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Harvard Commentaries
Harvard Commentaries
Reviewed by the Faculty of Harvard Medical School

What Your Doctor Is Saying What Your Doctor Is Saying

The Many Ways To Say 'Normal'

September 12, 2012

By Robert H. Shmerling M.D.

Beth Israel Deaconess Medical Center

When you talk with your doctor about your health and medical care, much of the discussion may focus on bothersome symptoms and concerns you have about your health.

But much of what doctors see everyday is normal, whether it's during a routine physical examination or while investigating symptoms. So, it should be no surprise that doctors use a number of medical terms to describe normal results. Learning a few of them can help decipher what might otherwise be confusing.

From Blood Pressure to Blood Sugar

When a test or measurement is normal, you may hear it described one of several ways depending on the condition under consideration. Here are a few of the most common:

  • Normotensive — This term refers to normal blood pressure, in contrast to hypertensive (high blood pressure) or hypotensive (low blood pressure).
  • Normocytic — This term means normal sized cells. It’s often used in describing anemia because it provides a clue to the cause. For example, iron deficiency tends to cause anemia with small (microcytic) red blood cells while a normocytic anemia is more common with kidney failure or diseases marked by chronic inflammation (such as rheumatoid arthritis).
  • Euglycemic — As a prefix, "eu-" means normal, and "glycemia" means "sugar in the blood." So this term means normal blood sugar, as opposed to hyperglycemia (high blood sugar, a hallmark of diabetes), or hypoglycemia (low blood sugar).
  • Euvolemia — A doctor may use this word to describe a person who has just the right amount of fluid in the body; that is, they are neither hypervolemic (too much fluid, as in heart failure) nor hypovolemic (as in dehydration).
  • Atraumatic — This means "without trauma" as the "a-" prefix means that whatever follows is absent. This term is typically used to describe a person who appears normal, without bruises or other injuries that might explain the symptoms under evaluation.
  • Afebrile — From the Latin febrilis meaning fever, this term means "without fever," as opposed to febrile (with a fever), hyperthermic (high temperature) or hypothermia (low temperature).
  • Aseptic — This term combines the prefix "a-" with "septic," which comes from the Greek word septikos and describes a rotting process that occurs when infected tissue is broken down by microorganisms (especially bacterial infections). So "aseptic" describes something that's clean, free of bacteria or not infected. Surgeons, for example, use "aseptic technique" when they scrub their hands or put on surgical gowns and gloves; the term aseptic is similar to "antiseptic," a term often used to describe soaps and scrubs that kill bacteria.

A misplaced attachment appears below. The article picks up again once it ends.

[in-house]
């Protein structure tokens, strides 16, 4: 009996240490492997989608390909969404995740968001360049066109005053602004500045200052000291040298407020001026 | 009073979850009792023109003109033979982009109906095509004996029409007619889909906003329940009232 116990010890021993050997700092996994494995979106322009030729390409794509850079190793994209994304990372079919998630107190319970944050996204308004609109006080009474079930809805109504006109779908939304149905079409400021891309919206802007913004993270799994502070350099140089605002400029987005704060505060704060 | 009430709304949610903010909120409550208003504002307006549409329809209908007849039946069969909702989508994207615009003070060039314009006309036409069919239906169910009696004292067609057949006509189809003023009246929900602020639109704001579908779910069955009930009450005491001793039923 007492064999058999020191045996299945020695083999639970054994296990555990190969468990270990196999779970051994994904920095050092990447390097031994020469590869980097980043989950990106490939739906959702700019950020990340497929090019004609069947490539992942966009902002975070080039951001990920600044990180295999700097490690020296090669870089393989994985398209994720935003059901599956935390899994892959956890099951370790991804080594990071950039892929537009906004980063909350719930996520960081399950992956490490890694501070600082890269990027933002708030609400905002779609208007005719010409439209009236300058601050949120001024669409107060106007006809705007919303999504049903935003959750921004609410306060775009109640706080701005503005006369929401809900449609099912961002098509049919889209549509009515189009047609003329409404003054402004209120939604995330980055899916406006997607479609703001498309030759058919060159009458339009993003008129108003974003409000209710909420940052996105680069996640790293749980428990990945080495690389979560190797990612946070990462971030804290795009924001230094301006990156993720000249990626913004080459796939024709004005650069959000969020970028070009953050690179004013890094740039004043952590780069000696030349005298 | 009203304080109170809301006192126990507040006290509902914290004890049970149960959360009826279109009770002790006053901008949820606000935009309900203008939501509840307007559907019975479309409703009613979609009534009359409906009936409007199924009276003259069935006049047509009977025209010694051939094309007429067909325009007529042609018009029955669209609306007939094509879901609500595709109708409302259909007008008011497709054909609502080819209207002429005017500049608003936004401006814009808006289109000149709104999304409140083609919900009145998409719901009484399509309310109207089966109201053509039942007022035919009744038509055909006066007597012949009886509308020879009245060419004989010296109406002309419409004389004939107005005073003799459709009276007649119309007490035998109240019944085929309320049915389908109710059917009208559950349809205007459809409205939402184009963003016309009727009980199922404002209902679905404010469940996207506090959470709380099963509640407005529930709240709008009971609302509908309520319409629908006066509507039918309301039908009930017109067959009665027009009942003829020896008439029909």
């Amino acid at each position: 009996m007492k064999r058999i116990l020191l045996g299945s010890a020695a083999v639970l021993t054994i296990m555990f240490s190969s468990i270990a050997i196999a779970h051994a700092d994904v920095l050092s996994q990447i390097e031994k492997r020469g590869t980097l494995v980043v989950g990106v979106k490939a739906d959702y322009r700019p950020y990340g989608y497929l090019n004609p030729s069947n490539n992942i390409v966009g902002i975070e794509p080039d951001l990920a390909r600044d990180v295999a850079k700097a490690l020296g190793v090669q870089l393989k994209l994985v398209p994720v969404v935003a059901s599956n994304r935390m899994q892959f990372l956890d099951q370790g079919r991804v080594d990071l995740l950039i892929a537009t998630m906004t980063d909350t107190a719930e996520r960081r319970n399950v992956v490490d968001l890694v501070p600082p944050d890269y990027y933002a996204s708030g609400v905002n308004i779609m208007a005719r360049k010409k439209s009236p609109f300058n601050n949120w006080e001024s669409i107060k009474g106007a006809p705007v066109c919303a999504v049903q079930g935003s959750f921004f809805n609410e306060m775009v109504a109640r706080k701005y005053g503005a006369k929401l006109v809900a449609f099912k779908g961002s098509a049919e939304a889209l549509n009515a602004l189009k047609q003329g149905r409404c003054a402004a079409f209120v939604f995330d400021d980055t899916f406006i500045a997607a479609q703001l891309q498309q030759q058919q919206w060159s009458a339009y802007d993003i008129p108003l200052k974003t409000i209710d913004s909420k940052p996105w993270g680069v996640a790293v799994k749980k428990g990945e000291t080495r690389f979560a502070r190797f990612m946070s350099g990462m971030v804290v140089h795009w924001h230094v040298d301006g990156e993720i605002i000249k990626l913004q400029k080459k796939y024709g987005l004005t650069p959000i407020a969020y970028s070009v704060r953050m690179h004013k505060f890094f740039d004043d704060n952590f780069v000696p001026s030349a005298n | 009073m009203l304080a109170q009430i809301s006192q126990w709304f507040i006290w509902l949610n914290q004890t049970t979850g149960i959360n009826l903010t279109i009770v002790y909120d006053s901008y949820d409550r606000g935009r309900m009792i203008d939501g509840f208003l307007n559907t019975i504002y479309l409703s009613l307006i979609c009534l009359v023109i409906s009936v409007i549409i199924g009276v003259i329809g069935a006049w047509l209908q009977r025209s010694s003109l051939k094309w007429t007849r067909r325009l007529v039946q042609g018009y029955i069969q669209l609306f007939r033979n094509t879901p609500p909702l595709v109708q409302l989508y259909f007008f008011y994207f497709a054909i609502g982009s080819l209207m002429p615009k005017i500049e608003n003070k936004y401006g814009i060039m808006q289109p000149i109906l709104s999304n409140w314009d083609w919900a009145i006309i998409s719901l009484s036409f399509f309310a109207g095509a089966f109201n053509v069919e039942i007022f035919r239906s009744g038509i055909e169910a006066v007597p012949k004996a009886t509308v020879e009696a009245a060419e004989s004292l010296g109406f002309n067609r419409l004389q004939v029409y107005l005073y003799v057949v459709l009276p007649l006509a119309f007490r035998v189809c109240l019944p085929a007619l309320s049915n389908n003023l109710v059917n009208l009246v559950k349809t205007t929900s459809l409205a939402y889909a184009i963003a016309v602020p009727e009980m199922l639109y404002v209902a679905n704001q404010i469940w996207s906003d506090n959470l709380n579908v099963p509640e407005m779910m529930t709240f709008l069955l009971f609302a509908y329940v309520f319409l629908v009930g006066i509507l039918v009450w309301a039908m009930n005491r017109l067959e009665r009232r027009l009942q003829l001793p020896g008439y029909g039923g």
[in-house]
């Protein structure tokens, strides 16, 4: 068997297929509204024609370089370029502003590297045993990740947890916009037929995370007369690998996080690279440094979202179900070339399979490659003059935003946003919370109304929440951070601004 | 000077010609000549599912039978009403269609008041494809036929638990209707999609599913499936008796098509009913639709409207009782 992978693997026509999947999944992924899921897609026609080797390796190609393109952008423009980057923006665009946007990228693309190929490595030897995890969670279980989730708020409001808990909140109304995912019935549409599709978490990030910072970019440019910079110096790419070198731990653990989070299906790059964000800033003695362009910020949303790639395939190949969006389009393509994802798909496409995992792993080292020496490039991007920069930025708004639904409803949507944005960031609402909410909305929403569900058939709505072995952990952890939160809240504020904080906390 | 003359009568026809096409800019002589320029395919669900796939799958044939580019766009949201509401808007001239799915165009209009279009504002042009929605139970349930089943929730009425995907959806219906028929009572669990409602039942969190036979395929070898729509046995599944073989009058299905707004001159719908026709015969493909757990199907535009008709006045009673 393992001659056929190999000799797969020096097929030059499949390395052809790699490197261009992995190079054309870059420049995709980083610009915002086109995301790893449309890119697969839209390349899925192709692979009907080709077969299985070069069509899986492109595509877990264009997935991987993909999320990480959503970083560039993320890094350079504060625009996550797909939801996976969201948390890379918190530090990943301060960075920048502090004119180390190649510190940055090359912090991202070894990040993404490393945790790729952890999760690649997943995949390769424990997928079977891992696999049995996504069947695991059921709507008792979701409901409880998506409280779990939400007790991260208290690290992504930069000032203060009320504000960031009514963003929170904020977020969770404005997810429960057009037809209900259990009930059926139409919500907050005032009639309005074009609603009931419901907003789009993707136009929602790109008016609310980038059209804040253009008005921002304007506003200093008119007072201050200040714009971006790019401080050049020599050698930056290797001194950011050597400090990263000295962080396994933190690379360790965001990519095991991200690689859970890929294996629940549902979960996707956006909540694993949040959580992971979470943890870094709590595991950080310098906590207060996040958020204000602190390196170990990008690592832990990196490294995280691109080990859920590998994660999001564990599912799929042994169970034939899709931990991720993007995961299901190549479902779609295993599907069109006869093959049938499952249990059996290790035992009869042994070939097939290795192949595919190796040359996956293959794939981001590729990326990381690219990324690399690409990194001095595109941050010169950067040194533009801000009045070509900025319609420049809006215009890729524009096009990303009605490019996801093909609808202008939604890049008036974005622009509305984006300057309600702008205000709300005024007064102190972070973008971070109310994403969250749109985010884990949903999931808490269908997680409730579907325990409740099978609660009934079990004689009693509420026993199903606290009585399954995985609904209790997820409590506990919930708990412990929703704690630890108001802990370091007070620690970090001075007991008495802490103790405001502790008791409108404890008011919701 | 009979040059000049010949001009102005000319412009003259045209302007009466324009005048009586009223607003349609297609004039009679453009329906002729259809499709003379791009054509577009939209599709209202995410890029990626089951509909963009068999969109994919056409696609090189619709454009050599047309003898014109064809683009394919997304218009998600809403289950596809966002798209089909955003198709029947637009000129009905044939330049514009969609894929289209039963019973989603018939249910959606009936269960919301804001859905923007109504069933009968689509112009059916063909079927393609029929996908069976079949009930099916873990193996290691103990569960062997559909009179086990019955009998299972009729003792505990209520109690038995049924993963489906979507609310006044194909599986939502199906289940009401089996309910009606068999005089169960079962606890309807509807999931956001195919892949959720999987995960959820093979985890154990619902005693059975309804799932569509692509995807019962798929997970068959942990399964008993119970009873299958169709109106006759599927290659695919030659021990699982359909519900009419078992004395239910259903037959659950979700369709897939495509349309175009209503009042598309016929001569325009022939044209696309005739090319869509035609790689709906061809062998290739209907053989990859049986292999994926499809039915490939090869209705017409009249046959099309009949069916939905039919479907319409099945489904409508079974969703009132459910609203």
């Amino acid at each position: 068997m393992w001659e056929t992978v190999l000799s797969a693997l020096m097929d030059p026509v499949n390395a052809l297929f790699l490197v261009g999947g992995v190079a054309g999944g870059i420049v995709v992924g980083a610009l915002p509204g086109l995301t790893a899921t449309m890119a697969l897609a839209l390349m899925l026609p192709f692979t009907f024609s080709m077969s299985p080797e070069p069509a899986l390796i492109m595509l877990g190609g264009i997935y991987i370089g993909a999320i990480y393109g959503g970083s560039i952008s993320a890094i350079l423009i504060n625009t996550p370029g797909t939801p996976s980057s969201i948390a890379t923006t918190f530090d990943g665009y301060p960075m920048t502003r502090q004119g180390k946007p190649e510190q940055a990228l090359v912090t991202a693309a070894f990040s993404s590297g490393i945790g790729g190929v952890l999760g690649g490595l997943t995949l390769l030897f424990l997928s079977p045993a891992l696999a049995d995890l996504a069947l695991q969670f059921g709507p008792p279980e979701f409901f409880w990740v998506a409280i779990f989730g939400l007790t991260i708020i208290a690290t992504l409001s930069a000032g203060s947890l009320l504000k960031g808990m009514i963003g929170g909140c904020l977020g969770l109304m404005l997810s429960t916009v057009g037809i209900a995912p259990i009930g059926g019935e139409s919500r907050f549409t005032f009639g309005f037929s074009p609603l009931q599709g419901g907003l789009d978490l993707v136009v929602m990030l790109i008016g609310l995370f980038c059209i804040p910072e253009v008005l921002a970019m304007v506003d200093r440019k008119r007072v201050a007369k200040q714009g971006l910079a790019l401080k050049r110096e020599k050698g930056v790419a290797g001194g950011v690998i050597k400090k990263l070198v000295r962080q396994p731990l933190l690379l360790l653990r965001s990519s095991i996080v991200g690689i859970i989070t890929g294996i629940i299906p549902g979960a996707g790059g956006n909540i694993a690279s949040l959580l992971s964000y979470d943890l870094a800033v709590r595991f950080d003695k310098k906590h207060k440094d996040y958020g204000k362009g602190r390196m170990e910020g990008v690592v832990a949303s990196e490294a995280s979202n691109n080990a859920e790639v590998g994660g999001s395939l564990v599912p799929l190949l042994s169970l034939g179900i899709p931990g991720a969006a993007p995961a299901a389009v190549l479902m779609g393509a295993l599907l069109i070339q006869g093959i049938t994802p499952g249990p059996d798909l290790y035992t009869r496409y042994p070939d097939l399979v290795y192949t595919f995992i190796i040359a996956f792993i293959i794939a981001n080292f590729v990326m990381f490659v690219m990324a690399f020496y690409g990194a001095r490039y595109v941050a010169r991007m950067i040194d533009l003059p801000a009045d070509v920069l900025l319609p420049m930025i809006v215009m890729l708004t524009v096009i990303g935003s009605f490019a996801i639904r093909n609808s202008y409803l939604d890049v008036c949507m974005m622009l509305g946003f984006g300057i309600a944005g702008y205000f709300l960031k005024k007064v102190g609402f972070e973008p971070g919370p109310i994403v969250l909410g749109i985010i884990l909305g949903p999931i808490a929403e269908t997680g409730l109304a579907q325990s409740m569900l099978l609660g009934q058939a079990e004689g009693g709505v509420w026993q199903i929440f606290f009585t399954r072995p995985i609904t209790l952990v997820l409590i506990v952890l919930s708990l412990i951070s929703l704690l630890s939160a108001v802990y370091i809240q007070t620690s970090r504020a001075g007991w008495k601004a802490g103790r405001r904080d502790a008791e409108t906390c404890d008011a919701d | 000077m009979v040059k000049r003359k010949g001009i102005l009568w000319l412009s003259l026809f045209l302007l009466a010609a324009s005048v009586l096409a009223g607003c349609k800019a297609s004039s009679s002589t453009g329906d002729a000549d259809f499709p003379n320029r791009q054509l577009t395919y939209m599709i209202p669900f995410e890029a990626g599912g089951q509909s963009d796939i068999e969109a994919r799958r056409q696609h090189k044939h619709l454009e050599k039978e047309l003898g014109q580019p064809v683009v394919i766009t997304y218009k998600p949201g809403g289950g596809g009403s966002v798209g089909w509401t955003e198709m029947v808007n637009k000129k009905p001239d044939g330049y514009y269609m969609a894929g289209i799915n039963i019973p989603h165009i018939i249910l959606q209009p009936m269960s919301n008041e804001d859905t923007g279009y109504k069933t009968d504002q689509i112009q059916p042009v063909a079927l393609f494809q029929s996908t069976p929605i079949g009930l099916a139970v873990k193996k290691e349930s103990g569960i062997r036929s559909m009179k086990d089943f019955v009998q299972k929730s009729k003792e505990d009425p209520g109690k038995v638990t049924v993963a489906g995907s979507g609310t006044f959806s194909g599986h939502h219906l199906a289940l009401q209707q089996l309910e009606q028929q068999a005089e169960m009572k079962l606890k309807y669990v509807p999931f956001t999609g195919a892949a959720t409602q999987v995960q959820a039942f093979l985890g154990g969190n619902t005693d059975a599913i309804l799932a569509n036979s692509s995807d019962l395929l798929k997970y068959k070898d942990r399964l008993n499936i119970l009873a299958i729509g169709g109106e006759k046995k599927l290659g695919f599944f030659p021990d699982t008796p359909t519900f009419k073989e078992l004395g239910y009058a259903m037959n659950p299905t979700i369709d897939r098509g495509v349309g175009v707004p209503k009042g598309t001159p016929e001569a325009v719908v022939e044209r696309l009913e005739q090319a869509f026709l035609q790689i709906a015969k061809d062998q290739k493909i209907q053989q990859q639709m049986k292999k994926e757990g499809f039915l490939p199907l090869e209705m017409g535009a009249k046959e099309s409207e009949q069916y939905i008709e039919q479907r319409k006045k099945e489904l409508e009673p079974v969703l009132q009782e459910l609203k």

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Beyond Your Doctor's Office

Words ordinarily used in medical situations are used in normal conversation such as:

  • Euthanasia — "Eu" means good and "thanatos" means death in Greek. This term refers to the act of mercy killing or hastening the painless death of a person or animal that is suffering when death is already near.
  • Euphoria — The original use of this word was a medical one, to describe feeling comfort even in the face of illness; current use refers to elation or a heightened sense of well-being.
  • Norm, normative and, of course, normal — These terms have the same root as normotensive for good reason; all derive from the Latin, normalis, meaning "the same as others" or conformity.

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Normal Is the Norm

Believe it or not, many doctors see more healthy people than sick ones. Even people who feel unwell often turn out to have a minor illness or a temporary problem that promptly resolves. While it’s true that many doctors focus on illness, disease, and abnormal test results, a normal state is more common than we think. That's why there are so many medical terms to describe what is quite usual. (For a discussion of non-medical terms doctors use to describe normal test results, see the earlier commentary, Medical Test Results: Are You Normal, and Is That a Good Thing? )

The Bottom Line

Normal results — in whatever words your doctor uses to convey them — are almost always better than the alternative, even when they don't explain symptoms or help clarify a medical situation. (Even so, I've met many patients who were disappointed to receive normal results because it meant their symptoms remained unexplained.)

While normal results aren't rare, it is rare to have two doctors use the same language to describe them partly because there are so many ways to express the state of normalcy. Chances are good that at some point in your life you'll hear normal results from your doctor. Being familiar with these terms will help you understand what your doctor is saying.

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Robert H. Shmerling, M.D. is associate physician at Beth Israel Deaconess Medical Center and associate professor at Harvard Medical School. He has been a practicing rheumatologist for over 20 years at Beth Israel Deaconess Medical Center. He is an active teacher in the Internal Medicine Residency Program, serving as the Robinson Firm Chief. He is also a teacher in the Rheumatology Fellowship Program.


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